My piano teacher would pretend to barf when I botched a piece of music.
She’d say that Beethoven would rise from his grave to strangle me, her favourite question being all variations of, Why?
Why would you play the rhythm this way?
Why are you crying?
She was in her fifties and was to undergo surgery for those large, glaring eyes.
We’d clap sonata rhythm for half an hour and she’d say, “I don’t know anyone who needs to count this out loud.”
Gradually, I learned to take her marks on the score like the words of my mother– precisely, without deviation– and near the end of our relationship, she smiled, then asked my opinion on the conservatory’s new grand piano shipped from Texas.
We all have this piano teacher in our lives, but we each deal with her differently.
a. I argue this is how I lost self-awareness.
When I step onstage, I’m convinced that people are making fun of me in their heads, with the eyes of my former piano teacher. My talk, then, becomes a performance because we all think it stinks and so there’s nothing to lose.
Maybe this is the best strategy for hosting my own event, too.
b. I can’t fall asleep in a bright room, so I’m curled on the corner of my couch watching Netflix. My event is in two weeks and I can’t look at my email inbox.
At 1am, I wake to a coughing fit. I run to the sink to spit foulness from my mouth and shake the last drops of herbal syrup from the bottle. When the convulsing ends, I lose track of how long I stay hunched over the sink, but the countdown for my event began weeks ago. I decide that I’m sick of being sick so I grab Dimetap from the cabinet.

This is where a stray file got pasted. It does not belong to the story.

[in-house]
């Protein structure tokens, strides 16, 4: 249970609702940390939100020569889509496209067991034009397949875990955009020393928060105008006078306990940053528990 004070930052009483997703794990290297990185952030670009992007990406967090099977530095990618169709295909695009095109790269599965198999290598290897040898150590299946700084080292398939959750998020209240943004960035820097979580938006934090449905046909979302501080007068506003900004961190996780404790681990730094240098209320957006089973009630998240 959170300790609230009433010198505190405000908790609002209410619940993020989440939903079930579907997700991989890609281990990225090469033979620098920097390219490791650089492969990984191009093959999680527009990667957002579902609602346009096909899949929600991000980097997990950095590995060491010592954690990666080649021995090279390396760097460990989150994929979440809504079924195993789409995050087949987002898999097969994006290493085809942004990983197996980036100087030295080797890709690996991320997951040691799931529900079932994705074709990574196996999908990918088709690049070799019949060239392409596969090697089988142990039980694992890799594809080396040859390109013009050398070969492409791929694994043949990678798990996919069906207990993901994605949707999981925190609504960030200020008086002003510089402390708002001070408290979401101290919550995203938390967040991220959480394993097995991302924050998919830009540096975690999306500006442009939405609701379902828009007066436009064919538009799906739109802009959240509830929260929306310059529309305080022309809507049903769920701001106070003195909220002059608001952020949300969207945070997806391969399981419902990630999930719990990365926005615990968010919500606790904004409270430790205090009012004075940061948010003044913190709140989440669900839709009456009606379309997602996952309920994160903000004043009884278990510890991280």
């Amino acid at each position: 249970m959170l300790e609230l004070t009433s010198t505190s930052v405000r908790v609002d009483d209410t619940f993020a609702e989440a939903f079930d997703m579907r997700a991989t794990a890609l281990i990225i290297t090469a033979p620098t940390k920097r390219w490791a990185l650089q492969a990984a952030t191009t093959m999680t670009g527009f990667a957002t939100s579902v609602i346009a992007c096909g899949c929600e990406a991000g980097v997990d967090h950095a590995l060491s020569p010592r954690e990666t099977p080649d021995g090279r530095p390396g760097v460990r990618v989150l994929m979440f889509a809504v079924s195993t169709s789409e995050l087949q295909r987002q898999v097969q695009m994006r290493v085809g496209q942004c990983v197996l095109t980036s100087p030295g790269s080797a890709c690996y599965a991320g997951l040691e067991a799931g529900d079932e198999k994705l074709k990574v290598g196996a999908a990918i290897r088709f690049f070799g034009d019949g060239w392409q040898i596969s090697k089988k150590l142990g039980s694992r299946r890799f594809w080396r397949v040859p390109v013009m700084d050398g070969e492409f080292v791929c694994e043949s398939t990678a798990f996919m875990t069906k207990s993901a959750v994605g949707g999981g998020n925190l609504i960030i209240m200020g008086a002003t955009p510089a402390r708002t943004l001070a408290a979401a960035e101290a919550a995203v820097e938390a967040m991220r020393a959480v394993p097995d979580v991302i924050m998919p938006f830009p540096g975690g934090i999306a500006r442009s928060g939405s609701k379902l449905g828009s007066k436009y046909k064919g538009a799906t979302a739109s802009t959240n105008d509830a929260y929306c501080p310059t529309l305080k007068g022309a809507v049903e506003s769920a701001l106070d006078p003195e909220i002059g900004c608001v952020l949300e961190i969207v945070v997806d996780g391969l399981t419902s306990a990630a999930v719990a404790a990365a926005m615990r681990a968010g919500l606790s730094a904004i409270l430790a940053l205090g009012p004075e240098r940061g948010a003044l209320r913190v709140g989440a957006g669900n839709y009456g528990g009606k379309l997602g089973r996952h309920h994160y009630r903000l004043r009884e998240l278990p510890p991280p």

The next time I rush to the sink, at 4am, I spit blood. I consider chewing spearmint gum to soothe the throat, but I’d have to get up and rinse the sugar from my mouth.
During the day, I text Kat that I can’t get anything done. We’re both watching Netflix, except she’s also Photoshopping posters and I am just coughing blood.
c. When I first invited Esther to help with my event, she brought a notebook and, like, 10 questions to our first meeting. I didn’t contact her for half a month afterwards because I was trying to book a venue.
Well, Esther became the president of a local business association and I never know when she’ll respond to my texts anymore.
Last week, we sat down for a meeting that I said wouldn’t last over 40 minutes. I produced sharpies and blank paper from my bag, then coughed while she listed ways to promote the event.
What that tells me, is that I couldn’t keep Esther interested. How can I do that, and is that my responsibility?
d. Someone in close to me is sick and I know enough through the movie Wit, what it’s like.
In the span of a month, he is cut and pierced and pumped, and pushed through Intensive Care and out. I remember waving as he is wheeled into the operating wing.
He cooks dinner sometimes, now. “Food is ready,” he says, for the third time.
“Yes, I know,” I say. I keep tapping at the keyboard.
When I get to the table, he’s staring at his own bowl that’s half the size of mine with his head in his hands. I used to ask if he was was okay, but we both know he’s not.
If you’re sick of what you know as a musician, then you have the option of stopping and you are better off than many people.
You can store it in a box. When I stopped practicing Liszt and Hanon, I knew I wouldn’t be tuning the piano for a while, but the music would be there when I need it. Muscle memory, right?
The challenge for anyone is to find your strengths by cycling through more things that burn you out. What you return to, when the burn out fades, is what you’re meant to be doing.
Thanks to Isaac Sim for taking the photo above!